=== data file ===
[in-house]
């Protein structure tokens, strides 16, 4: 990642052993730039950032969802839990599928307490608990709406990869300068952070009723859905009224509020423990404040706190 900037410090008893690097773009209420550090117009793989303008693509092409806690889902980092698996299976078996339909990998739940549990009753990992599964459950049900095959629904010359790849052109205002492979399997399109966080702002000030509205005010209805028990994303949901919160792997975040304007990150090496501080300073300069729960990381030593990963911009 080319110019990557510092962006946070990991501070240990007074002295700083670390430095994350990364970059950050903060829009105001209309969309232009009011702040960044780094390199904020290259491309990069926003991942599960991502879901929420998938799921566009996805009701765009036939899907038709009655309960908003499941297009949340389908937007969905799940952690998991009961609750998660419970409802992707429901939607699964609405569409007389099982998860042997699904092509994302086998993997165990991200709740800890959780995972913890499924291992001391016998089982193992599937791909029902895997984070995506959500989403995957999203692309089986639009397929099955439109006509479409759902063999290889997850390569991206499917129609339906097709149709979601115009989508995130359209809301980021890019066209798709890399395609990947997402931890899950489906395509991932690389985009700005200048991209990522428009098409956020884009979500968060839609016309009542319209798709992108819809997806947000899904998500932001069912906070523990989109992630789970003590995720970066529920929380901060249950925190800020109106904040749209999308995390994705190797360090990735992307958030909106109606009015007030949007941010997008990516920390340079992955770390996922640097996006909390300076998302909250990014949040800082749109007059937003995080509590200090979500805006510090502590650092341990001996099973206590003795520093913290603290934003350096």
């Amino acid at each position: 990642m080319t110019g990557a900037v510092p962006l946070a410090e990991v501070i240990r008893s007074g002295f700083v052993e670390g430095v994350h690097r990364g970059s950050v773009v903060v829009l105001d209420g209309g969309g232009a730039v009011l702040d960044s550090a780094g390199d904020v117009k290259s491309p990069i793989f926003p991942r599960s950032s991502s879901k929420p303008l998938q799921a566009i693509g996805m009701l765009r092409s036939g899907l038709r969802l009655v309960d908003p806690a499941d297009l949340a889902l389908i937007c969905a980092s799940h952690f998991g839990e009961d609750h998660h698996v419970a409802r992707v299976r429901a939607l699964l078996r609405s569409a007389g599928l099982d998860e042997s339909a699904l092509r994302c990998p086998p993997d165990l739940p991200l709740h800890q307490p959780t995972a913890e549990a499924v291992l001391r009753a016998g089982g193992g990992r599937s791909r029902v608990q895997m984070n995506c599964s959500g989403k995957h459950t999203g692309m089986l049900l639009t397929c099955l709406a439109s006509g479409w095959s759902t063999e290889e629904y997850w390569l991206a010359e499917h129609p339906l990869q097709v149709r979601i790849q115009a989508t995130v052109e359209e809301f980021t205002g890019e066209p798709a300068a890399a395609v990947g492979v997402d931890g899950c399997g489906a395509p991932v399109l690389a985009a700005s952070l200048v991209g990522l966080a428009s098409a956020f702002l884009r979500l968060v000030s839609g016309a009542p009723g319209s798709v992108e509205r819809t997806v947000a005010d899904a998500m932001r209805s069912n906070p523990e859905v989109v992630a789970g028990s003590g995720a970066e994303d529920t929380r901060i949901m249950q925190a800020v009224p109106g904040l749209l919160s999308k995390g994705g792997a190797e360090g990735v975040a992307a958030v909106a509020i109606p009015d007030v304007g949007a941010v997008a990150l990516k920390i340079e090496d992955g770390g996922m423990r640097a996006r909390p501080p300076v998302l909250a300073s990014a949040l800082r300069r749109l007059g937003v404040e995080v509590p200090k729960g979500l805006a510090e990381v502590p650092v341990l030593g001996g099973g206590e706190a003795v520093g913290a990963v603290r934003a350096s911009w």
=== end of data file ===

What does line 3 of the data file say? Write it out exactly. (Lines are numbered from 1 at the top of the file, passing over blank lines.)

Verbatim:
């Amino acid at each position: 990642m080319t110019g990557a900037v510092p962006l946070a410090e990991v501070i240990r008893s007074g002295f700083v052993e670390g430095v994350h690097r990364g970059s950050v773009v903060v829009l105001d209420g209309g969309g232009a730039v009011l702040d960044s550090a780094g390199d904020v117009k290259s491309p990069i793989f926003p991942r599960s950032s991502s879901k929420p303008l998938q799921a566009i693509g996805m009701l765009r092409s036939g899907l038709r969802l009655v309960d908003p806690a499941d297009l949340a889902l389908i937007c969905a980092s799940h952690f998991g839990e009961d609750h998660h698996v419970a409802r992707v299976r429901a939607l699964l078996r609405s569409a007389g599928l099982d998860e042997s339909a699904l092509r994302c990998p086998p993997d165990l739940p991200l709740h800890q307490p959780t995972a913890e549990a499924v291992l001391r009753a016998g089982g193992g990992r599937s791909r029902v608990q895997m984070n995506c599964s959500g989403k995957h459950t999203g692309m089986l049900l639009t397929c099955l709406a439109s006509g479409w095959s759902t063999e290889e629904y997850w390569l991206a010359e499917h129609p339906l990869q097709v149709r979601i790849q115009a989508t995130v052109e359209e809301f980021t205002g890019e066209p798709a300068a890399a395609v990947g492979v997402d931890g899950c399997g489906a395509p991932v399109l690389a985009a700005s952070l200048v991209g990522l966080a428009s098409a956020f702002l884009r979500l968060v000030s839609g016309a009542p009723g319209s798709v992108e509205r819809t997806v947000a005010d899904a998500m932001r209805s069912n906070p523990e859905v989109v992630a789970g028990s003590g995720a970066e994303d529920t929380r901060i949901m249950q925190a800020v009224p109106g904040l749209l919160s999308k995390g994705g792997a190797e360090g990735v975040a992307a958030v909106a509020i109606p009015d007030v304007g949007a941010v997008a990150l990516k920390i340079e090496d992955g770390g996922m423990r640097a996006r909390p501080p300076v998302l909250a300073s990014a949040l800082r300069r749109l007059g937003v404040e995080v509590p200090k729960g979500l805006a510090e990381v502590p650092v341990l030593g001996g099973g206590e706190a003795v520093g913290a990963v603290r934003a350096s911009w």